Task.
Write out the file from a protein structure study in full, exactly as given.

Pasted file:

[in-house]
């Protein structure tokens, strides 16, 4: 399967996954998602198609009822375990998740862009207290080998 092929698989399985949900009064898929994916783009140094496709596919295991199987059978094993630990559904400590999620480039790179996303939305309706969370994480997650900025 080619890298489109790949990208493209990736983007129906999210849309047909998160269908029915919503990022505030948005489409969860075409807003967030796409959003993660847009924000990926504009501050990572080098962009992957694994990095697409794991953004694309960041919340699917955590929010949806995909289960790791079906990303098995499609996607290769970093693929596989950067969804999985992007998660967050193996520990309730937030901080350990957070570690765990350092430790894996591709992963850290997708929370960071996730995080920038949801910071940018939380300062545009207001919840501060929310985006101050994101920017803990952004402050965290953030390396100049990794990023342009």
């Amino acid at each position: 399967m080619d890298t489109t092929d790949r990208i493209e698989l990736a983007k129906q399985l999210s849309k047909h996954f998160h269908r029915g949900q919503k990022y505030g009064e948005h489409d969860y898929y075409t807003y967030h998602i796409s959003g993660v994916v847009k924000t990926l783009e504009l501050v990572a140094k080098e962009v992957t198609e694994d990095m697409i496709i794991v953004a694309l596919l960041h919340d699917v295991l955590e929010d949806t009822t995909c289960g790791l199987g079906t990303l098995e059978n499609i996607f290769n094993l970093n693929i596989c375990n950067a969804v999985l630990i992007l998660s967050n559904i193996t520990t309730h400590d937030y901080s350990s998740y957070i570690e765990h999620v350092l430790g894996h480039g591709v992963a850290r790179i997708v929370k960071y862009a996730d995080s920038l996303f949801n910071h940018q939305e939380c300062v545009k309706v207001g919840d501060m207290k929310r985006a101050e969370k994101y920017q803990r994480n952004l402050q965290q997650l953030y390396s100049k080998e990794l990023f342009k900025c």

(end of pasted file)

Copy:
[in-house]
């Protein structure tokens, strides 16, 4: 399967996954998602198609009822375990998740862009207290080998 092929698989399985949900009064898929994916783009140094496709596919295991199987059978094993630990559904400590999620480039790179996303939305309706969370994480997650900025 080619890298489109790949990208493209990736983007129906999210849309047909998160269908029915919503990022505030948005489409969860075409807003967030796409959003993660847009924000990926504009501050990572080098962009992957694994990095697409794991953004694309960041919340699917955590929010949806995909289960790791079906990303098995499609996607290769970093693929596989950067969804999985992007998660967050193996520990309730937030901080350990957070570690765990350092430790894996591709992963850290997708929370960071996730995080920038949801910071940018939380300062545009207001919840501060929310985006101050994101920017803990952004402050965290953030390396100049990794990023342009």
């Amino acid at each position: 399967m080619d890298t489109t092929d790949r990208i493209e698989l990736a983007k129906q399985l999210s849309k047909h996954f998160h269908r029915g949900q919503k990022y505030g009064e948005h489409d969860y898929y075409t807003y967030h998602i796409s959003g993660v994916v847009k924000t990926l783009e504009l501050v990572a140094k080098e962009v992957t198609e694994d990095m697409i496709i794991v953004a694309l596919l960041h919340d699917v295991l955590e929010d949806t009822t995909c289960g790791l199987g079906t990303l098995e059978n499609i996607f290769n094993l970093n693929i596989c375990n950067a969804v999985l630990i992007l998660s967050n559904i193996t520990t309730h400590d937030y901080s350990s998740y957070i570690e765990h999620v350092l430790g894996h480039g591709v992963a850290r790179i997708v929370k960071y862009a996730d995080s920038l996303f949801n910071h940018q939305e939380c300062v545009k309706v207001g919840d501060m207290k929310r985006a101050e969370k994101y920017q803990r994480n952004l402050q965290q997650l953030y390396s100049k080998e990794l990023f342009k900025c």